Critical Reflections on Theravada and a Plea for a New Buddhism
by the Venerable S. Dhammika
In a nutshell, the book is by a western born monk and is about criticisms of Theravada Buddhism as he saw it practiced in Asia ( Sri Lanka, Thailand and Burma primarily). Venerable S Dhammika is still a monk. I was thinking about this book the other day. First, I was recalling what he wrote ( and what I have observed in ethnic Buddhist communities in the US ) that very few monks are interested in meditation. Some even dismiss it as napping, an activity for old people and discourage it. In his book Venerable Dhammika describes what he thinks a reformed order of Buddhist monks might look like. He includes many pie in the sky rules on his wish list ( if there was such an order, I would support it ). One thing he doesn't mention is meditation.
The way I see it the whole point of being a monk is to get increased time in meditation to do the work of unbinding. Additionally, it is my belief that "the dhamma", the Buddhist spirit, is rooted in and flows out of meditation.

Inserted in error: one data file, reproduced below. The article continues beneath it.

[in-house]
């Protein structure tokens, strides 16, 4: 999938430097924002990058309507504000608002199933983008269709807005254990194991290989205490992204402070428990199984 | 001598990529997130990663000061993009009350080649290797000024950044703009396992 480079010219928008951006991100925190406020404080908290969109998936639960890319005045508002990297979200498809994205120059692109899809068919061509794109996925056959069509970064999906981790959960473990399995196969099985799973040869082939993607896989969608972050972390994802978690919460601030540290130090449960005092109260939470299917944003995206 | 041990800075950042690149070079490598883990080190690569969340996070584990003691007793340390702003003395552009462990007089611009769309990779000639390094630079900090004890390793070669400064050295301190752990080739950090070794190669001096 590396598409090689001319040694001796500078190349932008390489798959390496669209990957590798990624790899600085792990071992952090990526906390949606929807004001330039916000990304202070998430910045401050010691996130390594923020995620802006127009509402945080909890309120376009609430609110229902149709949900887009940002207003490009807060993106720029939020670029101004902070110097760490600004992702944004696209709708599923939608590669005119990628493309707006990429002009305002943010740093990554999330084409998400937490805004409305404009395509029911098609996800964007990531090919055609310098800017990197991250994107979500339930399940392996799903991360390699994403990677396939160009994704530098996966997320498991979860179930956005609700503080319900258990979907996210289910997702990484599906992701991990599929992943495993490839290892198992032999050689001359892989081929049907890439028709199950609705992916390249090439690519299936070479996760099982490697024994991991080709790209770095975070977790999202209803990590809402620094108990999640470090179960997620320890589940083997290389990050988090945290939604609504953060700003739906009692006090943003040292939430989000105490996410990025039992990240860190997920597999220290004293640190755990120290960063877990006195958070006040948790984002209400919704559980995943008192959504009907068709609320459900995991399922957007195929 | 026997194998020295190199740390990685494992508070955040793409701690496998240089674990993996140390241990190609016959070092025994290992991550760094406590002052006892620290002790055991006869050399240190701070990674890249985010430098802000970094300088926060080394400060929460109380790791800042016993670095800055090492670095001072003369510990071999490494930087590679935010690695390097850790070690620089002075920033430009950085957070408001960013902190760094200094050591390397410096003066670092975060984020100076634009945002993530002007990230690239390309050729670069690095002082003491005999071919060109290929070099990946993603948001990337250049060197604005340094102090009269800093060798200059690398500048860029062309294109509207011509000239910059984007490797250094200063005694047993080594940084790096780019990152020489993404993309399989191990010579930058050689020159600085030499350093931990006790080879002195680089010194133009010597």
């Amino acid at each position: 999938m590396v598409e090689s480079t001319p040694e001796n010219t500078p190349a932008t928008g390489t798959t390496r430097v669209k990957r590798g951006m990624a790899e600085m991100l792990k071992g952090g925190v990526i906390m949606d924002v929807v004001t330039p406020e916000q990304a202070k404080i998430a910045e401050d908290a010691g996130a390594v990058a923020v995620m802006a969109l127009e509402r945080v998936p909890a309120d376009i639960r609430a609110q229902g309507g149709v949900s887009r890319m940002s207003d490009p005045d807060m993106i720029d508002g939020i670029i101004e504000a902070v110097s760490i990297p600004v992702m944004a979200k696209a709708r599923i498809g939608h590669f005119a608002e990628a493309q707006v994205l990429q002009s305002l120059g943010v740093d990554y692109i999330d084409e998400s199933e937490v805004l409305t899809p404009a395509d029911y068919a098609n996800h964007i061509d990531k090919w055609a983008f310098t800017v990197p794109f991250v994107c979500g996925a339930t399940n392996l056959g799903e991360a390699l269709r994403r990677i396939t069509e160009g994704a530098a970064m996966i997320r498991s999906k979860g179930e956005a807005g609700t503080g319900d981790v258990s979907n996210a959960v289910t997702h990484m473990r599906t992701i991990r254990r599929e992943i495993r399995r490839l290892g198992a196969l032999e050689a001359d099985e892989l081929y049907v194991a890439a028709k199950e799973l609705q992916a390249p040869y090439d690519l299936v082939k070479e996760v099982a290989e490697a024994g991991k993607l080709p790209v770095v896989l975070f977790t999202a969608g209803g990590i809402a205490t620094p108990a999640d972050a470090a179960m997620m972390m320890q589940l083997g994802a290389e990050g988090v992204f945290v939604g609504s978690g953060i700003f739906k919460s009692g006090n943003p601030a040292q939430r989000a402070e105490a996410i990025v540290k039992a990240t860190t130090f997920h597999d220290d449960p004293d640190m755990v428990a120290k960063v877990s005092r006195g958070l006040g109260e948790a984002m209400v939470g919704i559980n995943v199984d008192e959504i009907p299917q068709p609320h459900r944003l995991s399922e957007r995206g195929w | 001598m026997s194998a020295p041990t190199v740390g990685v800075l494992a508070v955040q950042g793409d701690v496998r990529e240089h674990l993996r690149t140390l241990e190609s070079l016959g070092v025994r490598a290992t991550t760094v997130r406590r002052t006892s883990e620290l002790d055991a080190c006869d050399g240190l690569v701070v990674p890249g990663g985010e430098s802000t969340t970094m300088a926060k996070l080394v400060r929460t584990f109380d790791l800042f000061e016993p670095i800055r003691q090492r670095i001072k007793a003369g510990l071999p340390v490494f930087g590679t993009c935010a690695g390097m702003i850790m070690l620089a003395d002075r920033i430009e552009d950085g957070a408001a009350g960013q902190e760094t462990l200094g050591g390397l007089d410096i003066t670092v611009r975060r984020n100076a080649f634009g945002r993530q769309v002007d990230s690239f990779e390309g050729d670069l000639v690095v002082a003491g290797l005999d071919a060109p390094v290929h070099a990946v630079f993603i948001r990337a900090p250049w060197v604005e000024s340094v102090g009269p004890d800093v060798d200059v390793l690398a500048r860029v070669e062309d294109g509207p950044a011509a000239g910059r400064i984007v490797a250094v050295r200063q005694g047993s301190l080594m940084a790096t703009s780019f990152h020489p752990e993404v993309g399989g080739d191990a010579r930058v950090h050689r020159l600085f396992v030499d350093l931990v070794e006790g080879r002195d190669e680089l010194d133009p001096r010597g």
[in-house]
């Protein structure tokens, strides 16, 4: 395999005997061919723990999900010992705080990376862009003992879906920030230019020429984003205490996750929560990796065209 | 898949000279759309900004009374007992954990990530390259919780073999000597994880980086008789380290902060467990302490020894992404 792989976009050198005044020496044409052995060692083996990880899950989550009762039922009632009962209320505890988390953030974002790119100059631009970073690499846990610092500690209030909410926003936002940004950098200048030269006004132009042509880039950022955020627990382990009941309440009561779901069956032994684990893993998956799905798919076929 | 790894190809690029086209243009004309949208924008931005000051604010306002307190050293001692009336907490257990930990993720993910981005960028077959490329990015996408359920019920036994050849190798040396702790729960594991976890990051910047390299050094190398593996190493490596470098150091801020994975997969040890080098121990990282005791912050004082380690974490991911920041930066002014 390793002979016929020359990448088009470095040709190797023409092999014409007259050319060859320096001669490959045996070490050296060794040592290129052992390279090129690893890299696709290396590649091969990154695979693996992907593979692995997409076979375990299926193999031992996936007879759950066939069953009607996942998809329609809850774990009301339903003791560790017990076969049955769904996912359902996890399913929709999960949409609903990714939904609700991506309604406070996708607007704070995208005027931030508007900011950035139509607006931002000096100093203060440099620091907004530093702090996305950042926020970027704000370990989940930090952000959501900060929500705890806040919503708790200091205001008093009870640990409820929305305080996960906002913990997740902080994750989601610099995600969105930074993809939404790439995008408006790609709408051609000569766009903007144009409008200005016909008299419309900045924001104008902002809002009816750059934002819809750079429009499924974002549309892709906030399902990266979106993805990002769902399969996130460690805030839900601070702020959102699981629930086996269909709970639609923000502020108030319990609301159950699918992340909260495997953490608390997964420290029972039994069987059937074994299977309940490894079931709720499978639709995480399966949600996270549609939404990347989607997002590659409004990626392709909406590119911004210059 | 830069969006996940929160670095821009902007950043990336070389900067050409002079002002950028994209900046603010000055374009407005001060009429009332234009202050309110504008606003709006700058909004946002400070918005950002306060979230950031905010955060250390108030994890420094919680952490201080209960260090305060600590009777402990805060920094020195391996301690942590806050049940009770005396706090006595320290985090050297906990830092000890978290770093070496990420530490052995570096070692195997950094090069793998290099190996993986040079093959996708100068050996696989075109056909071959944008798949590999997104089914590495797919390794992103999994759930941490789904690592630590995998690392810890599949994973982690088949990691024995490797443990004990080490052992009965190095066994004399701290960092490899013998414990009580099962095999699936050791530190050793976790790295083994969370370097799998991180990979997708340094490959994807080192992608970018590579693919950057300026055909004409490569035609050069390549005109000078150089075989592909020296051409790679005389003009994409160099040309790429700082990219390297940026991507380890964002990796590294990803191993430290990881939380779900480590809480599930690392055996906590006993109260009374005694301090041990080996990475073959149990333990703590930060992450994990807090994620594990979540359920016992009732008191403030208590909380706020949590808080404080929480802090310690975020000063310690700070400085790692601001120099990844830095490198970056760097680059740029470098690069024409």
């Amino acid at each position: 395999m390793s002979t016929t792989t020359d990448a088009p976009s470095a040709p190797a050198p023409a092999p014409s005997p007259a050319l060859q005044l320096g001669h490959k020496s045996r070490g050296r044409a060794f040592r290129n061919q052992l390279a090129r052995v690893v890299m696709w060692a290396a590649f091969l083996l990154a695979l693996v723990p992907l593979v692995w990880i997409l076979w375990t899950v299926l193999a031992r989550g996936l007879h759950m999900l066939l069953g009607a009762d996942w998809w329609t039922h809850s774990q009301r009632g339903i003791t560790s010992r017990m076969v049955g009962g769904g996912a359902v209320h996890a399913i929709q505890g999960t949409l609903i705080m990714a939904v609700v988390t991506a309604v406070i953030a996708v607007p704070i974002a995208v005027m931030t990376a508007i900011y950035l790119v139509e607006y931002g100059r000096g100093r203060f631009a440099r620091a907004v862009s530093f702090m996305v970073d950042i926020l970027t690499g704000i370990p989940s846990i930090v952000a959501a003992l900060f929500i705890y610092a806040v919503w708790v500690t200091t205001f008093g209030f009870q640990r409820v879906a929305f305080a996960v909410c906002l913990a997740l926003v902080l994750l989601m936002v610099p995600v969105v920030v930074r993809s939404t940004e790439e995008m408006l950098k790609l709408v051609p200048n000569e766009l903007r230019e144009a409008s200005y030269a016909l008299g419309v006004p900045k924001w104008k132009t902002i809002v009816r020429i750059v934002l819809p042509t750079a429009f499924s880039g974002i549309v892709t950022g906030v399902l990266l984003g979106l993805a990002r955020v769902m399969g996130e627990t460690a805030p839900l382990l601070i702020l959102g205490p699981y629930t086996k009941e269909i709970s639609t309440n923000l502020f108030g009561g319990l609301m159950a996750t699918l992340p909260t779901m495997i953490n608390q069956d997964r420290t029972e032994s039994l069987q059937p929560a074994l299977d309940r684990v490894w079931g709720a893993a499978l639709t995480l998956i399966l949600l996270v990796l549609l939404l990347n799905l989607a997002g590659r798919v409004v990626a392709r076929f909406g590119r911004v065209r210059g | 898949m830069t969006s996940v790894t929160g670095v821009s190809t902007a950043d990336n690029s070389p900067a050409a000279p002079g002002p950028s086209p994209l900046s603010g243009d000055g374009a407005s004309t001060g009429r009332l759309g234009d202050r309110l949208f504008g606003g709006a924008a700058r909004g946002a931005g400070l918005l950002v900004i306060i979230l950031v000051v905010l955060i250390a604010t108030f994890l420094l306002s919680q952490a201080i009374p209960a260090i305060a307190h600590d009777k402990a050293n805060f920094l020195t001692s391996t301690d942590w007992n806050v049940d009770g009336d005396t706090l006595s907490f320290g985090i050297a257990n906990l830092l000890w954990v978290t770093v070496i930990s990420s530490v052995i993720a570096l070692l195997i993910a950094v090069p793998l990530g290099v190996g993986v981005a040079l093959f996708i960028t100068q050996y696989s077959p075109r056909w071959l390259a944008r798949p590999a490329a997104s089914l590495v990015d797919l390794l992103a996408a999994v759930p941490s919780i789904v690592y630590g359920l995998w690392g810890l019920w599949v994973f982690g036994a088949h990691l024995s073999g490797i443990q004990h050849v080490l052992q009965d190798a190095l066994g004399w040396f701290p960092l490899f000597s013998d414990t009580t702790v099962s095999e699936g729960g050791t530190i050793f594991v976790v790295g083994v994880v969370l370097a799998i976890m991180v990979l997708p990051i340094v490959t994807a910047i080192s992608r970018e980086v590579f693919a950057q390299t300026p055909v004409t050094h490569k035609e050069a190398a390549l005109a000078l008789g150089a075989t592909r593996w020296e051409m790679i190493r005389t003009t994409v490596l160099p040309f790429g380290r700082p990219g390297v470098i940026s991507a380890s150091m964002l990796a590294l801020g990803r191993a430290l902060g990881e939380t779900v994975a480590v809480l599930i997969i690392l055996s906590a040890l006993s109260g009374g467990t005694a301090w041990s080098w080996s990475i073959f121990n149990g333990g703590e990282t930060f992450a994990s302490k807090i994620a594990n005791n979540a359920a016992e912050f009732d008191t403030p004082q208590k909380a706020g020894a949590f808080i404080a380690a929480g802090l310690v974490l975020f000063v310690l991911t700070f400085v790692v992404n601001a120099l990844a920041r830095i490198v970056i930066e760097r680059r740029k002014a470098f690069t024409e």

What do you think? If a bunch of people got together to assemble a reformed order of Buddhism and monastics do you think one of the rules should be a minimum weekly amount of time spent in meditation?
How about at least 14 hours a week ( 1 hour in the morning, 1 hour in the evening ) if you want to stay in the order?
Many devoted lay people can and do that much, so it isn't beyond a monk who wants to be a scholar or some kind of community organizer.
In reading the scriptures, there are two kinds of mistakes:
One mistake is to cling to the literal text and miss the inner principles.
The second mistake is to recognize the principles but not apply them to your own mind, so that you waste time and just make them into causes of entanglement.